Family structure, family social support behaviors, adherence to medical regimen, and metabolic control in juvenile diabetics
Robertson, John Scott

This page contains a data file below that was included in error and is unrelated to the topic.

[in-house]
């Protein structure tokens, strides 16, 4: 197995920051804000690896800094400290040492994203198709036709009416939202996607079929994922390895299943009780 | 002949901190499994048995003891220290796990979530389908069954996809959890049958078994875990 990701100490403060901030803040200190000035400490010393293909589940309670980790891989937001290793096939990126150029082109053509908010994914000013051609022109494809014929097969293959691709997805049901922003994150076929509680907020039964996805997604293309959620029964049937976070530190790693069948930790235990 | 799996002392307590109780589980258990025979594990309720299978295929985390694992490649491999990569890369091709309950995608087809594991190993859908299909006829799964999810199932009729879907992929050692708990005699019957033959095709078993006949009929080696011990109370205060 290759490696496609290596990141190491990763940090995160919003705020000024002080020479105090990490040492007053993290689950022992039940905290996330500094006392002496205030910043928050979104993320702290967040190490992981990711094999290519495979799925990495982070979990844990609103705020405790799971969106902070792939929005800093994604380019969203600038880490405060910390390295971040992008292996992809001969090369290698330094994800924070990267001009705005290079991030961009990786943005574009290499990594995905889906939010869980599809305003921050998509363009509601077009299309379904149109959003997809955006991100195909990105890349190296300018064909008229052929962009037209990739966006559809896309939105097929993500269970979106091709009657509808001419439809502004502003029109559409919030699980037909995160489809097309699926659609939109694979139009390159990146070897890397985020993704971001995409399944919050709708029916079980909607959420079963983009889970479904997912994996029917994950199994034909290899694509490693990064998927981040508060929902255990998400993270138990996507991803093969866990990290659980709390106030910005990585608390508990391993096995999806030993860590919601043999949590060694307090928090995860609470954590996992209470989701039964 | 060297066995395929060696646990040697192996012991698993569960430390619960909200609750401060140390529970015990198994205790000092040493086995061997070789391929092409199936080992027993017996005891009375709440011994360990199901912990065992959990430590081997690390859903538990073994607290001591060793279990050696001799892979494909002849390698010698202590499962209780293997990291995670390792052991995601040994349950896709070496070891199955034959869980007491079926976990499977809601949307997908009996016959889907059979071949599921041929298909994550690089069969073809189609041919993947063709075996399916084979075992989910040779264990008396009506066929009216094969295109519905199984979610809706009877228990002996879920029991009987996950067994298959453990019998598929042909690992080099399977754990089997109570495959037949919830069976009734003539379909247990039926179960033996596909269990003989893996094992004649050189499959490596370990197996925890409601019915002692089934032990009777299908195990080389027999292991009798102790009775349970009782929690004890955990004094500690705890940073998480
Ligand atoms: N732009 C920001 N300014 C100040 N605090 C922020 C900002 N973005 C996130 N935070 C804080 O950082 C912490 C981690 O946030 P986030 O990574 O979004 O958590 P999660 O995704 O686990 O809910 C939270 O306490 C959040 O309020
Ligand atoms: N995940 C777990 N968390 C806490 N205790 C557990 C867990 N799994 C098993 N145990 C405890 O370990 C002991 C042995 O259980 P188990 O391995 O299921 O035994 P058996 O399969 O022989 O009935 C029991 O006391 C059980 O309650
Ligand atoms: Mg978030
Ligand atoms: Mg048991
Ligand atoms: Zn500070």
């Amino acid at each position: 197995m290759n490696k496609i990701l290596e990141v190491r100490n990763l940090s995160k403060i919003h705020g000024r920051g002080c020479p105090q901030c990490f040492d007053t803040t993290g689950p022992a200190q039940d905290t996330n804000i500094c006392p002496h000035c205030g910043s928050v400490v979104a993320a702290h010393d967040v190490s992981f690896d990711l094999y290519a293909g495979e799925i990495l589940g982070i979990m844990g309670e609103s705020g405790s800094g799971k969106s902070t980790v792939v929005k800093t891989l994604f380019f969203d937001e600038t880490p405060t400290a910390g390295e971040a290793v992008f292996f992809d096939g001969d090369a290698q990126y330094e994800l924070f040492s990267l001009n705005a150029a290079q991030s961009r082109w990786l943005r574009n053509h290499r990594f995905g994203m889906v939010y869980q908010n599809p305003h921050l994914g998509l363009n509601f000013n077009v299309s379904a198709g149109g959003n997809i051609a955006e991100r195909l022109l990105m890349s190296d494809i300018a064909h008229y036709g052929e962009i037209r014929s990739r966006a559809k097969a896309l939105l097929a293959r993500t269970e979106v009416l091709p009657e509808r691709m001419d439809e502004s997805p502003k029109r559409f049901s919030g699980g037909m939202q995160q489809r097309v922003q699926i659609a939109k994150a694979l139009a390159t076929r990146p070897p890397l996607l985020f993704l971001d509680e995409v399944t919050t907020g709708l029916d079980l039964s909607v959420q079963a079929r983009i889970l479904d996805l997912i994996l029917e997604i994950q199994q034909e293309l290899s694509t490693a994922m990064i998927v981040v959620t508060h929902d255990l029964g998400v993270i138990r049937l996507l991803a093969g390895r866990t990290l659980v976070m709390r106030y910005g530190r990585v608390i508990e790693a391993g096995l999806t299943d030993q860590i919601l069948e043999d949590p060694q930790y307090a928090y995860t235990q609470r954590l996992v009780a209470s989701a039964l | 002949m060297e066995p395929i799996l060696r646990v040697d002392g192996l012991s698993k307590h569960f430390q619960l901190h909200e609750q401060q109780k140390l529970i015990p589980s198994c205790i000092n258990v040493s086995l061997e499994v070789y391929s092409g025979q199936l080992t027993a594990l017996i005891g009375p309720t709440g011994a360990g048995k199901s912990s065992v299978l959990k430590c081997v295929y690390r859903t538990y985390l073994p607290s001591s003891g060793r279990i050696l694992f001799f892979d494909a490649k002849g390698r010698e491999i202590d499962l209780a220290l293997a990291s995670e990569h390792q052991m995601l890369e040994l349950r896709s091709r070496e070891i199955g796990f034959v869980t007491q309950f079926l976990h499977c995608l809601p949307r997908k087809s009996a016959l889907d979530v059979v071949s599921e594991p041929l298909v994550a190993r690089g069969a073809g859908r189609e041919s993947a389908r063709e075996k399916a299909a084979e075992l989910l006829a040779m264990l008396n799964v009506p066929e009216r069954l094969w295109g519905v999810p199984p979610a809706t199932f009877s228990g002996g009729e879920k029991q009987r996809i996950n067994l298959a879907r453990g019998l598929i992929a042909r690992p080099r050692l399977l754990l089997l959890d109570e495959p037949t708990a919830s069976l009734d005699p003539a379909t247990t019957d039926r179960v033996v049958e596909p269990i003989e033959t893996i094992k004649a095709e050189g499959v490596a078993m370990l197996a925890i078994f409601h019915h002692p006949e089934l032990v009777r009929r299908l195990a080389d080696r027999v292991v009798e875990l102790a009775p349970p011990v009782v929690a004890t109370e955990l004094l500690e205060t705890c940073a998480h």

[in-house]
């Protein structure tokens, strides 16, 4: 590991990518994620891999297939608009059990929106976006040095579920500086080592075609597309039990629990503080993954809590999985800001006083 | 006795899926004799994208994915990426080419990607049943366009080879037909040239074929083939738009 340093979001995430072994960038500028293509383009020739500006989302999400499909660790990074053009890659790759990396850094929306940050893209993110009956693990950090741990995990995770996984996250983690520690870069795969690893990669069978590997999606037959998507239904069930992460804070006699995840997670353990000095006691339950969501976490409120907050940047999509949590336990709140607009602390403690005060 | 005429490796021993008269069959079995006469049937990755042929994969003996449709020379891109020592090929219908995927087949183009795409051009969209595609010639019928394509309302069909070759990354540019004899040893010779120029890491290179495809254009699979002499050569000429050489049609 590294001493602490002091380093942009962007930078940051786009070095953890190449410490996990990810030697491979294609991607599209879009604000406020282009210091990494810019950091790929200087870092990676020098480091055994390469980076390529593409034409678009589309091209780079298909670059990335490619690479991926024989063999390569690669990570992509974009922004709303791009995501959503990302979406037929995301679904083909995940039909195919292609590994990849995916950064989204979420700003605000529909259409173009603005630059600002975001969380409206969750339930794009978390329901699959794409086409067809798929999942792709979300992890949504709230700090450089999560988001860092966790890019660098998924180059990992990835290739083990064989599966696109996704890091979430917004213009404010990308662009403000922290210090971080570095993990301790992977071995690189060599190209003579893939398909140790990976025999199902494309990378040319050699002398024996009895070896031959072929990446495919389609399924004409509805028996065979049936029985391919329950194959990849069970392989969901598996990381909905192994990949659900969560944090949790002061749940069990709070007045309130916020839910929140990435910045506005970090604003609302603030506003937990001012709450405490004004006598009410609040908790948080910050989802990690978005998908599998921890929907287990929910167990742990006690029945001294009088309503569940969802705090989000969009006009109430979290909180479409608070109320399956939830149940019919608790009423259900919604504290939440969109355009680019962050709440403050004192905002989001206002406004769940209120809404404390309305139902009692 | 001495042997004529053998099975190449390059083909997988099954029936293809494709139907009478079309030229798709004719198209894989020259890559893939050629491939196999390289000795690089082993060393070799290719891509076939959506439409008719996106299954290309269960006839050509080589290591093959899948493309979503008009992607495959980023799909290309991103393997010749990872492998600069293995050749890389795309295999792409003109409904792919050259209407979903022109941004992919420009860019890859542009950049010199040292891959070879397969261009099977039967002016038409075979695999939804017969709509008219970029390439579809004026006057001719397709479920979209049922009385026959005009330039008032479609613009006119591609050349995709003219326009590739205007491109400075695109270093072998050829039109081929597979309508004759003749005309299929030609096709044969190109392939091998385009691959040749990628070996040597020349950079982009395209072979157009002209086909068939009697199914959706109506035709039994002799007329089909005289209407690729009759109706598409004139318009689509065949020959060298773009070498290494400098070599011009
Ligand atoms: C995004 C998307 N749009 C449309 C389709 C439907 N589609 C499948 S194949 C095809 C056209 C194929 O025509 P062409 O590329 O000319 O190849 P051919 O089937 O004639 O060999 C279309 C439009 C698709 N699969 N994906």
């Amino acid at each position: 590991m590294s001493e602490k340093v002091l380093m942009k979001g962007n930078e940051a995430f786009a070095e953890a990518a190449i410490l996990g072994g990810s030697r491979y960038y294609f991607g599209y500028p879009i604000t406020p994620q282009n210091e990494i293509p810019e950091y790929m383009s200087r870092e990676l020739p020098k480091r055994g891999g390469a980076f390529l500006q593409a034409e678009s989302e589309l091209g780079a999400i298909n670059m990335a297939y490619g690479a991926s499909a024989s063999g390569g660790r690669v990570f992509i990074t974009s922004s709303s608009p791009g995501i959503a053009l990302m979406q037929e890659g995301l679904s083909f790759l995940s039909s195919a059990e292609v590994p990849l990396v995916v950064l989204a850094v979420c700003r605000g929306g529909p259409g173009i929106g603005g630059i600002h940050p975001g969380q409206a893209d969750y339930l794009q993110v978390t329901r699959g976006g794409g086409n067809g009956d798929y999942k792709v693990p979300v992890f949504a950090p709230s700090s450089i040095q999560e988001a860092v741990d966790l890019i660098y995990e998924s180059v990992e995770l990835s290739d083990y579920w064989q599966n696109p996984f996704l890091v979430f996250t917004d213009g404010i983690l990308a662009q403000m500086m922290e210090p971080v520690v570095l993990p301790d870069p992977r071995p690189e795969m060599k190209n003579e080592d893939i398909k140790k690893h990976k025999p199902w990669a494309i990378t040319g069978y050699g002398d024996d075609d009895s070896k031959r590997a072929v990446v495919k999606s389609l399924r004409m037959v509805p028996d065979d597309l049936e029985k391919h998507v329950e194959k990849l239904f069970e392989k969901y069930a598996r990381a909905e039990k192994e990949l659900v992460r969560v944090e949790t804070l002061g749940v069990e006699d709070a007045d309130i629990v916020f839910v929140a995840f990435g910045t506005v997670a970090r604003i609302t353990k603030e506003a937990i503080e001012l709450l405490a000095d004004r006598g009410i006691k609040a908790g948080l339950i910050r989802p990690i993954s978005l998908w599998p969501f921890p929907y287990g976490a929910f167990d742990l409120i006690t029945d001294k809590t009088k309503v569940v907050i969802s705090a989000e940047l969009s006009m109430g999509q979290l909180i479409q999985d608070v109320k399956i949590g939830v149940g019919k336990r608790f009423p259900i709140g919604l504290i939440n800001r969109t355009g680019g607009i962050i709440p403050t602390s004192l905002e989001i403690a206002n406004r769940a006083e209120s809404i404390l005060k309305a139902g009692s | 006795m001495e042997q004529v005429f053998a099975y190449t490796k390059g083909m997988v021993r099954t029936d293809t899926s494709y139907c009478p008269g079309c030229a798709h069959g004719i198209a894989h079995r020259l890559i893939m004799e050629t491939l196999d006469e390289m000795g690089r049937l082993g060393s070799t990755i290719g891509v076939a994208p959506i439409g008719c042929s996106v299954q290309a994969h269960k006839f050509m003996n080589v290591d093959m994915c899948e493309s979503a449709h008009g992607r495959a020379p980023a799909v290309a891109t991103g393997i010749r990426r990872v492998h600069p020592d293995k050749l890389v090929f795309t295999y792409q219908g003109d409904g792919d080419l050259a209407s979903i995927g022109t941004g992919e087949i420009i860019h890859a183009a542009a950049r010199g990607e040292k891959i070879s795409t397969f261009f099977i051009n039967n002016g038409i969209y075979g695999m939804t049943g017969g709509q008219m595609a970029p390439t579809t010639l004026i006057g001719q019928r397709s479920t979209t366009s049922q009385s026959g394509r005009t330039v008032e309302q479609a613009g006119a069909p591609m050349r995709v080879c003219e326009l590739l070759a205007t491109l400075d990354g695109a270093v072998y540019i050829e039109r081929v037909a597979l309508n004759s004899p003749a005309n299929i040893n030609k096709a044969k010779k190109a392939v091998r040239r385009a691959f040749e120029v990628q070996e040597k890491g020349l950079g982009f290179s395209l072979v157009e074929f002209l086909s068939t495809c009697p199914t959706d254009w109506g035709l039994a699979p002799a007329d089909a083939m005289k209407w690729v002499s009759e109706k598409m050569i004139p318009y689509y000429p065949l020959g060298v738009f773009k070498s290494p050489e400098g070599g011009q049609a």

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One hundred and sixty-eight diabetic children and their parents were surveyed to explore correlations between several variables relevant to the management of insulin-dependent diabetes mellitus (IDDM). General family environment (measured by a 50 item version of the Family Adaptability and Cohesion Scale, FACES-R), disease specific social support behaviors (measured by a 60-item Social Support Behavior Questionnaire, SSBQ), regimen adherence (measured by three 1-day logs of 13 specific variables), and metabolic control (measured by HbAl) were assessed. No significant correlations (p<.01) was found between social support behaviors and adherence to the IDDM regimen. Agreement among family members as to either the desirability or frequency of social support behaviors was non-significantly (p<.01) correlated with children's adherence to the IDDM. Neither parents' nor children’s general family environment scores were significantly correlated (p<.01) with either regimen adherence or metabolic control in children. Adherence variables, even when factorially reduced, were not significantly (p<.01) correlated with metabolic control. Post hoc analyses were performed to explore possible bases for non-significant findings, with results suggesting that weak statistical reliability, factorial instability, and possible measurement and reporting errors may have contributed to findings. The implications of the psychometric and sampling weakness were discussed with recommendations for future research.